How One Hospital in Amritsar Has Taken up Cleanliness on a War Footing

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The mission of a clean India is clearly visible in this hospital in Amritsar, which is implementing many ways to maintain sanitation and provide a clean environment to its patients.

A civil hospital in Amritsar is following the mission of the Swachh Bharat Abhiyan by taking various steps to ensure impeccable cleanliness in its premises, and to curb infections from spreading.

The 150-bed Jallianwala Bagh Memorial Civil Hospital recently received the Kayakalap Swachh Bharat Abhiyan award from the state government for the level of sanitation maintained in the hospital.


Source: Wikimedia 

In order to keep the hospital clean, the authorities have introduced hi-tech sanitation gadgets, and have also made the chemical treatment of any human fluid compulsory. According to a Times of India report, the SMO of the hospital, Dr. H S Ghai, informed that the hospital had a system to dispose bio medical waste earlier too, but now they have trained every staff member in how to deal with such waste, and how to chemically treat human fluids before discarding them in the sewerage. Earlier, all such fluid used to be simply wiped off by the sweepers, but now the staff has also been trained in treating blood stains on floors and beds chemically. Staff members have been provided with special kits for the same.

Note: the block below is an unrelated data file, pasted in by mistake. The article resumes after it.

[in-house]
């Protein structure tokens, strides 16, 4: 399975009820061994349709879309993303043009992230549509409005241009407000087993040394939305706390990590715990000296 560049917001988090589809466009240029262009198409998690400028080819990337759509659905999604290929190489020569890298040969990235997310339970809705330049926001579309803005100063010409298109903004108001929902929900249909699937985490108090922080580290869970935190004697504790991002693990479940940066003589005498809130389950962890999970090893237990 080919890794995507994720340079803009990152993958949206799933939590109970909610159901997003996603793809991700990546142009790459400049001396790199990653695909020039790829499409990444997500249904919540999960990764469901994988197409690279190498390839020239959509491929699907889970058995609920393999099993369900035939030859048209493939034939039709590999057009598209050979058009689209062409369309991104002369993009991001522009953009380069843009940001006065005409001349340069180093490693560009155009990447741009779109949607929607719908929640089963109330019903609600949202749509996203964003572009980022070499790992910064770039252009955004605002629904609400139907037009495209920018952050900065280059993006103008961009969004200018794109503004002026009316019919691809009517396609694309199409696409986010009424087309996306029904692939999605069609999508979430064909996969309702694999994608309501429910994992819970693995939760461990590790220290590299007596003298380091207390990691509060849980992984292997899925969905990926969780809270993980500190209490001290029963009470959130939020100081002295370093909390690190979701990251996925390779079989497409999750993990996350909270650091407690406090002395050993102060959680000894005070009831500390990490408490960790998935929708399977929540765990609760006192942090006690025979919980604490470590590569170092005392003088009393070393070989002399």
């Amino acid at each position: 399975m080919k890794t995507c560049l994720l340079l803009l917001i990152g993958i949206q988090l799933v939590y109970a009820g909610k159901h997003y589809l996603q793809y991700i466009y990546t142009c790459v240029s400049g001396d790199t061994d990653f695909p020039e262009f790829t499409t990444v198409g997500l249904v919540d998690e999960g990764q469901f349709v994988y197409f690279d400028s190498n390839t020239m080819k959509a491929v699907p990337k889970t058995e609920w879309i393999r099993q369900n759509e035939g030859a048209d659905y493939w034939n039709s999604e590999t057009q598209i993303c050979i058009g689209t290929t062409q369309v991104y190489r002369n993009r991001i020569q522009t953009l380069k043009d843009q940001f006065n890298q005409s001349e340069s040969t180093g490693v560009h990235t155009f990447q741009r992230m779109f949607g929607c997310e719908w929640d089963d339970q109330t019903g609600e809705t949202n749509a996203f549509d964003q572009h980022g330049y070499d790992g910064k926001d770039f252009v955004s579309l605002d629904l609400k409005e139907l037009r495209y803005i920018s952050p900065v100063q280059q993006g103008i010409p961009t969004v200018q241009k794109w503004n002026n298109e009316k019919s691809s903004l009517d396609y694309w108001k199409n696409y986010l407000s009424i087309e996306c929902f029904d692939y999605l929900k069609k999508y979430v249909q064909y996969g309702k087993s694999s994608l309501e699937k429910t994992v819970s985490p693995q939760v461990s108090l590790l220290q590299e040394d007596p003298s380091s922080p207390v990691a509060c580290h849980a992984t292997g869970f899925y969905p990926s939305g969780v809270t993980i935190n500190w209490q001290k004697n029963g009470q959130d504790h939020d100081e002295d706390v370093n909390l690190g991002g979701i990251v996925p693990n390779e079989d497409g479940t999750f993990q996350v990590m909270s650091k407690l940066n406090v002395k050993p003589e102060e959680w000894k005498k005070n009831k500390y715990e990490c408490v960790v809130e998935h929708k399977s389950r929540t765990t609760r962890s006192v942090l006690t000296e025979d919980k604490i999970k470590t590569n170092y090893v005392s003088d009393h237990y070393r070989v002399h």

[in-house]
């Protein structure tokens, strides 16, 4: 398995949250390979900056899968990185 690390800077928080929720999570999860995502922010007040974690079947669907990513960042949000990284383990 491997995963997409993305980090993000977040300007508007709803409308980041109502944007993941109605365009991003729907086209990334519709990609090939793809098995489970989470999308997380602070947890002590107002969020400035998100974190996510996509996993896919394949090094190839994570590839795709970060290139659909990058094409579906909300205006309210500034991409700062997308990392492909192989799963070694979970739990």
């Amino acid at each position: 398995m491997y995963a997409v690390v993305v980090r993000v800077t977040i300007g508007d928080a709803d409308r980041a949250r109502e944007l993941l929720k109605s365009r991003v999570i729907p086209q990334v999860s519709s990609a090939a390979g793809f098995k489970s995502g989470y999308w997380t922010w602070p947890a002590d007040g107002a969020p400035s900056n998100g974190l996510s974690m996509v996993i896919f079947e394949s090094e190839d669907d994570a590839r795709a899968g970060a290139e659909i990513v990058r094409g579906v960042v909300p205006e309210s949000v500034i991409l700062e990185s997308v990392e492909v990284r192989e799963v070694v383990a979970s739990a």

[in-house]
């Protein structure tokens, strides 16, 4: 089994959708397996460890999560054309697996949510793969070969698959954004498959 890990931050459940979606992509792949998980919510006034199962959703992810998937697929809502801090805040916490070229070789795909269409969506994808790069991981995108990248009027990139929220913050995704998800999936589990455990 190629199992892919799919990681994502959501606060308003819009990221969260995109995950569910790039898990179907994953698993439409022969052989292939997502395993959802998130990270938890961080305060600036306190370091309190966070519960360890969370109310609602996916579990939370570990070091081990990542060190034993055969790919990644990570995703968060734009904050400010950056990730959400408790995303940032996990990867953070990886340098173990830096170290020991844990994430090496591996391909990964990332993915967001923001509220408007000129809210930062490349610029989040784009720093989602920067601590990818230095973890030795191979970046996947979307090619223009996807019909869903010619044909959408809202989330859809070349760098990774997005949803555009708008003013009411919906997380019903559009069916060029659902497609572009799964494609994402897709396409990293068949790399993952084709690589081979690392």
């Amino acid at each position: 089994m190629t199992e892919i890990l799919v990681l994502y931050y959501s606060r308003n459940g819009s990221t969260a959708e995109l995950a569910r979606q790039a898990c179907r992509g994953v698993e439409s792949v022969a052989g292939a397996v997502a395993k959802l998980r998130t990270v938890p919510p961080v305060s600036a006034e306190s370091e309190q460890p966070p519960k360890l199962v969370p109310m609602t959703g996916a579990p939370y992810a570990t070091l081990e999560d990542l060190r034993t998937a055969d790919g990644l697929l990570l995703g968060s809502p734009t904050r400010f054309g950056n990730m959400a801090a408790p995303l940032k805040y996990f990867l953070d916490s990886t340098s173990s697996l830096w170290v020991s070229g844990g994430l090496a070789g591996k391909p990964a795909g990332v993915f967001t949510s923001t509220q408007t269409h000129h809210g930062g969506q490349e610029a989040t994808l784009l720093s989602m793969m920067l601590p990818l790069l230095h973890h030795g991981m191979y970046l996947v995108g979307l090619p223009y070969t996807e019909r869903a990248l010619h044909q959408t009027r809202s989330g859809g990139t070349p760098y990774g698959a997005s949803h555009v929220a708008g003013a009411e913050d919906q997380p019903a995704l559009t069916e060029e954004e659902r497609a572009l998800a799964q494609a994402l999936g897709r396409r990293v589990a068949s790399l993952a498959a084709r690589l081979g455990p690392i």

The hospital has purchased vacuum cleaners and mopping machines, which can be used to clean the floors instead of manual mopping. The cleanliness responsibility of the hospital complex has also been outsourced for Rs. 5.25 lakh per month. They have also set up a herbal garden where trees with medicinal values are planted.

Jallianwala Bagh Memorial Civil Hospital received a prize money of Rs. 50 lakh, out of which they are donating a sum of Rs. 37.5 lakh to Rogi Kalyan Samiti – a Hospital Management Society which acts as a group of trustees for hospitals to manage their affairs in an effective way. It consists of members from local Panchayati Raj Institutions (PRIs), NGOs, local elected representatives and Government officials who are responsible for proper functioning and management of the hospital. The rest of the amount will be distributed among hospital staff.

Earlier, in May of this year, the government had announced a scheme to award public health facilities based on sanitation, cleanliness and infection control. The awards proposed under the scheme are for the two best district hospitals in each state, two best Community Health Centres (CHC) or sub-district hospitals, and one award for Primary Health Centre in every district.

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